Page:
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ARTICLES 34 AND 36 OF THE UNCITRAL MODEL LAW ON


INTERNATIONAL COMMERCIAL ARBITRATION:
THE COURTS DISCRETION
Amokura Kawharu1
Faculty of Law, University of Auckland

INTRODUCTION

The opening paragraph of art 34(2) Model Law provides that [a]n arbitral award may be
set aside by the court.

In art 36(1), an enforcement court is directed that

[r]ecognition or enforcement of an arbitral award may be refused only on proof one


of the enumerated grounds. The use of the permissive word may in these provisions
suggests that a reviewing court in a setting aside proceeding under art 34, and an
enforcement court acting under art 36, has a residual discretion whether to set aside or to
refuse enforcement, despite the proof of a relevant ground.

The existence of this

discretion has not been universally accepted. Nor is there guidance in the text of the
Model Law as to the courts exercise of the discretion, assuming, as this paper does, that
the discretion does exist.

The courts discretion in arts 34 and 36 implicates one of the basic issues in modern
arbitration law, namely the extent of the courts role in reviewing awards. The discretion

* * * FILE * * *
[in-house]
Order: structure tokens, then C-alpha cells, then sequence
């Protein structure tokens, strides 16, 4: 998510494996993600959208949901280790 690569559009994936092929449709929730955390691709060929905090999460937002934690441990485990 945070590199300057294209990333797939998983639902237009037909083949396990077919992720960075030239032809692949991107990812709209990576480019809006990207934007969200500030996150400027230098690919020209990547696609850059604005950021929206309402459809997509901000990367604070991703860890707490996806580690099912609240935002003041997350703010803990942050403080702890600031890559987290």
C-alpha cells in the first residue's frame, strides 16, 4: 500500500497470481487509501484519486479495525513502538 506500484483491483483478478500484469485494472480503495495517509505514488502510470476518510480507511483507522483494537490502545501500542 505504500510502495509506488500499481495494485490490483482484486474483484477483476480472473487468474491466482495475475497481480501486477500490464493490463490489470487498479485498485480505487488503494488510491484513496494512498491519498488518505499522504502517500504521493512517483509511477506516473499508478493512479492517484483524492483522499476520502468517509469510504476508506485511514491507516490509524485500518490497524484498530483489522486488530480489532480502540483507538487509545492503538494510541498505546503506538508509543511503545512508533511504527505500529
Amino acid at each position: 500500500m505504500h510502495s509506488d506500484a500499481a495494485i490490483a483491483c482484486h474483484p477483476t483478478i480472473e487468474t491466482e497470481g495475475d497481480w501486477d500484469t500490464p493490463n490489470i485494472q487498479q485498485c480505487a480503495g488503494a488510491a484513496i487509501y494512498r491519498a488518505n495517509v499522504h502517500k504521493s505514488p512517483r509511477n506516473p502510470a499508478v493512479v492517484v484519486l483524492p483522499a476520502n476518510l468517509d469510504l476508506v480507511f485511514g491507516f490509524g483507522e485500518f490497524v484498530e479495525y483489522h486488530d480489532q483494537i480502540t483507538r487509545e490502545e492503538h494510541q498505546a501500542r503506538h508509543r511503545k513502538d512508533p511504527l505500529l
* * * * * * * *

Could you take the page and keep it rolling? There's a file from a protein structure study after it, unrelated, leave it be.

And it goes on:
is a potentially useful mechanism through which a reviewing court may further the
finality objective in respect of arbitration, as it enables the court to refuse to set aside, or
to enforce, despite the presence of a ground for setting aside or refusing enforcement. At
the same time, if a reviewing court endorses an award which is affected by fundamental
failures in the name of party autonomy and arbitral finality, impressions of rough justice
will follow for those involved in the arbitral process. Widely different approaches to the
discretion under art 36 introduces undesirable unpredictability and may encourage forum

Email: a.kawharu@auckland.ac.nz. This paper is in draft. Please do not quote without permission.
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Electronic copy available at: http://ssrn.com/abstract=1965741

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shopping. With these issues in mind, this paper briefly addresses the existence of the
discretion. It then considers what general principles are relevant to its exercise.